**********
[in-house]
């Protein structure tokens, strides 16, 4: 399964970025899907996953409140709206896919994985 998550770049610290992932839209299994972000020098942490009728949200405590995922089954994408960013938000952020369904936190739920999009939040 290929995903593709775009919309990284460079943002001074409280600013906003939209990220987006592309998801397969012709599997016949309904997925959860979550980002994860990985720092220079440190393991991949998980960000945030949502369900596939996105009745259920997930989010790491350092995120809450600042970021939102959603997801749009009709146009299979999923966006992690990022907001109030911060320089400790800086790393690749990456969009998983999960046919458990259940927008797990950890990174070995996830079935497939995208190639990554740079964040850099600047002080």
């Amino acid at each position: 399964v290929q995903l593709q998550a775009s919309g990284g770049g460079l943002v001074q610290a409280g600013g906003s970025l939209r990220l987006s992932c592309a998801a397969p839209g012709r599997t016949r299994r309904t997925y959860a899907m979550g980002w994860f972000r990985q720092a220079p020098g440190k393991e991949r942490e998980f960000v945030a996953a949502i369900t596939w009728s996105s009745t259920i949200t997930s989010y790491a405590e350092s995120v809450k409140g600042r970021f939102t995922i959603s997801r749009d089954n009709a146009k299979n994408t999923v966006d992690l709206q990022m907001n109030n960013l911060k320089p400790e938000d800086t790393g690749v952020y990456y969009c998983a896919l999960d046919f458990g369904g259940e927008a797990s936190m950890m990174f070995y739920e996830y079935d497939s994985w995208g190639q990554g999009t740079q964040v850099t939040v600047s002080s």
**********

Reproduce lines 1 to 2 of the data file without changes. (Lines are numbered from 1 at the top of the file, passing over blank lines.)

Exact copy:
[in-house]
């Protein structure tokens, strides 16, 4: 399964970025899907996953409140709206896919994985 998550770049610290992932839209299994972000020098942490009728949200405590995922089954994408960013938000952020369904936190739920999009939040 290929995903593709775009919309990284460079943002001074409280600013906003939209990220987006592309998801397969012709599997016949309904997925959860979550980002994860990985720092220079440190393991991949998980960000945030949502369900596939996105009745259920997930989010790491350092995120809450600042970021939102959603997801749009009709146009299979999923966006992690990022907001109030911060320089400790800086790393690749990456969009998983999960046919458990259940927008797990950890990174070995996830079935497939995208190639990554740079964040850099600047002080």